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On a walk with a friend
I had never been underneath the Montlake Bridge before. In fact, it never crossed my mind that one could stand below it, next to the Lake Washington Ship Canal. I was walking with my friend Stefan, who was leading the way, and our path narrowed around the drawbridge’s southern pier. A massive wall of concrete to our left, simple metal railing to our right. Cars passed above us on steel decking. We tucked under the support and looked up to see the bridge’s guts. The huge moving parts were impressive, so I lifted my camera and reached inside.
We did not, however, come for the bridge. I met Stefan years ago during a horticulture class. It consisted of hours-long walks through parks as we learned to identify hundreds of trees and shrubs by their common and Latin names. Stefan and I have stayed in touch and kept up the habit, meeting for long walks but no agenda. We’d both admit to having lost our edge on plant identification, so our meetups are more about taking time to wander.
Last week we met near the Washington Park Arboretum, to walk the Foster and Marsh Island Loop. It’s one of the many places in Seattle that makes you feel like you’re on an adventure, outside of city limits, while actually being a stone’s throw from a main road. Though we have no shortage of natural areas, this place is unique. Aging boardwalks span a bay filled with lily pads and ducks; scattered lookouts add to the feeling of being remote. Stefan described coming here with his children when they were young, playing hide-and-seek around 6-foot tall grasses, and it was so easy to imagine.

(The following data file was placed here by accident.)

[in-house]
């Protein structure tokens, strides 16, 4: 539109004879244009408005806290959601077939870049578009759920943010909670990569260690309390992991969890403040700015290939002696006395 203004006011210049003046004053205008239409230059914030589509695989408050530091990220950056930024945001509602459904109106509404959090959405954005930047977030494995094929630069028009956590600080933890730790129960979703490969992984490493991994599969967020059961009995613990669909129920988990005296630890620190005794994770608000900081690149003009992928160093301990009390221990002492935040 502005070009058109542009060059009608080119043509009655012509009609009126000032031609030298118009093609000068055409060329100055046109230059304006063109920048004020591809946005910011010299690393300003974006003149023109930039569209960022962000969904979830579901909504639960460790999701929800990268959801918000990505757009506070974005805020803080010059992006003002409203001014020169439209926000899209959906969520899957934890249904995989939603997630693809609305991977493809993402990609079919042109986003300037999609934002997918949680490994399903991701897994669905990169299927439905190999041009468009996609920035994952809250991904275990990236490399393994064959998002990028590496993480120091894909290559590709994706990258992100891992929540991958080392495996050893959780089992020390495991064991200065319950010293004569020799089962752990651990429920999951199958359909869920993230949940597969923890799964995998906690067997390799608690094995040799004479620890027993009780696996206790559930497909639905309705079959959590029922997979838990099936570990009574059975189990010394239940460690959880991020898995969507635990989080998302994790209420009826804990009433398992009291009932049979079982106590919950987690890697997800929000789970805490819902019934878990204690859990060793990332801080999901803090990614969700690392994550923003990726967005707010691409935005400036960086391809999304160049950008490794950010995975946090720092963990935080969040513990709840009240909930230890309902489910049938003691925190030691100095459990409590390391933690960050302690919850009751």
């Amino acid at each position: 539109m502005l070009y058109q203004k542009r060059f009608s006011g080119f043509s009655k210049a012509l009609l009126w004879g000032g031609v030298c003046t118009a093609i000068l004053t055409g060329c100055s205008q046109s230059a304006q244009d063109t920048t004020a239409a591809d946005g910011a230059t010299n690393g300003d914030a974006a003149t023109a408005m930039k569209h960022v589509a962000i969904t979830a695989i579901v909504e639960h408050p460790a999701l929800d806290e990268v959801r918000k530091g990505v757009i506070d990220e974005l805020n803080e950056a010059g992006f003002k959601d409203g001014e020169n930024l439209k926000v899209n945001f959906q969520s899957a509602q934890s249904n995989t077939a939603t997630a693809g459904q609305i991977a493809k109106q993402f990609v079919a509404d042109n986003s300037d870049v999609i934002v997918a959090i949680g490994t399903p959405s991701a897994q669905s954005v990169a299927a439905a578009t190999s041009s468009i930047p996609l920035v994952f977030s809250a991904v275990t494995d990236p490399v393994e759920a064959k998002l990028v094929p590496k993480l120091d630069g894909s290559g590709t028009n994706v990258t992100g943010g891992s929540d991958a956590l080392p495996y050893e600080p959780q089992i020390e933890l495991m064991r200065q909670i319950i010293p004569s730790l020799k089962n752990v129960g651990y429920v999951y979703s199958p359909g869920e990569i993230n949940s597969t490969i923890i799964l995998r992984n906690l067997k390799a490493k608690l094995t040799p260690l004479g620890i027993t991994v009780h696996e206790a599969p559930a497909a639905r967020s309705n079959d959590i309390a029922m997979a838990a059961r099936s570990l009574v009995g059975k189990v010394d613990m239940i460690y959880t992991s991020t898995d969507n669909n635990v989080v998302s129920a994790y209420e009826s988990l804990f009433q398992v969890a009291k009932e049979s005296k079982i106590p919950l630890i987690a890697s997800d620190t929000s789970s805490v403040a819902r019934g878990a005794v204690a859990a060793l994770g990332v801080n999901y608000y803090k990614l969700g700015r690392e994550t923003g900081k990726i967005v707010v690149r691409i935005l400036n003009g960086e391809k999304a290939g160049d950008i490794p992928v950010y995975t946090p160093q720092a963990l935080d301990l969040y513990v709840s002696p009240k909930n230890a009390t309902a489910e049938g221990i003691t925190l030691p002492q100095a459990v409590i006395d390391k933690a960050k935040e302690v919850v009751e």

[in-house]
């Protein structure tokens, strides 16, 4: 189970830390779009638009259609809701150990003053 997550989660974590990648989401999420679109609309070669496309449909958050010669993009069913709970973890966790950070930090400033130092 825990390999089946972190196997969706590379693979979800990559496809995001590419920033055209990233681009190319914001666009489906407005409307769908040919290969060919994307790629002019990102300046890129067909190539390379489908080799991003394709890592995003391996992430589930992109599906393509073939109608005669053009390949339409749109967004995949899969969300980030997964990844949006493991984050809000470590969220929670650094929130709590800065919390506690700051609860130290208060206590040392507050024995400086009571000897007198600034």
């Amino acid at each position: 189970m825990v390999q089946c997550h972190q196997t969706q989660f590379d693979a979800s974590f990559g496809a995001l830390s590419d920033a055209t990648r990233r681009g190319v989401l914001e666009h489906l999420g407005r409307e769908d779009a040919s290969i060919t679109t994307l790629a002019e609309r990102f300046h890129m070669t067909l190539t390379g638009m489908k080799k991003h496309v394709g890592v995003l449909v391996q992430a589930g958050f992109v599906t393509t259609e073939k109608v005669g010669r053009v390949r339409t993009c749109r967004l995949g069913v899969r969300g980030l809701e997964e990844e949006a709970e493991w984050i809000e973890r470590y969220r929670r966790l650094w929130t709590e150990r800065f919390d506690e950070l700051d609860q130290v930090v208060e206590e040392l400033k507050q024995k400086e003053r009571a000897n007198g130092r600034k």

After crossing through the island and passing under the bridge, we continued down the canal, planning to loop around somehow. Then, the internal mechanics of the drawbridge quickly faded when discussion of our route was hijacked by a small red mushroom. All attention turned to the iconic Amanita muscaria along the sidewalk. The slope rising behind it was covered in ivy, but soon we noticed there were a lot more of them popping through—many that were much bigger. This area once had bleachers; it’s now a mushroom haven.
We took stairs to reach the top of the slope, where a grass path lead us past open backyards. It bordered on trespassing but water meters in the ground convinced me that we weren’t on private property. Right? Up here, there were even more bright red toadstools. Stefan pressed ahead, to find our way back, and I made more photographs. I only used one lens that day—an equivalent 135mm focal length—and I’ve found that I prefer a medium telephoto prime lens for walks. In new places, it helps me abstract things and capture details at my feet and in the distance.
I’m crouched over another mushroom when Stefan returns.
“It’s a dead end.”
On some trips, that might be cause for blame. Not this one. If we knew where we were going we would’ve seen less. As we passed under the bridge again, a WSDOT employee on the other side stared at us, and then painted over graffiti. On Marsh Island I spotted tiny mushrooms that I hadn’t noticed the first time through. And on the way to our cars, the trail was redirected by a team of arborists. We took it all in stride, stepping on leaves.
“Are these pin oak?” I asked.
Our memories jogged as we counted the lobes. •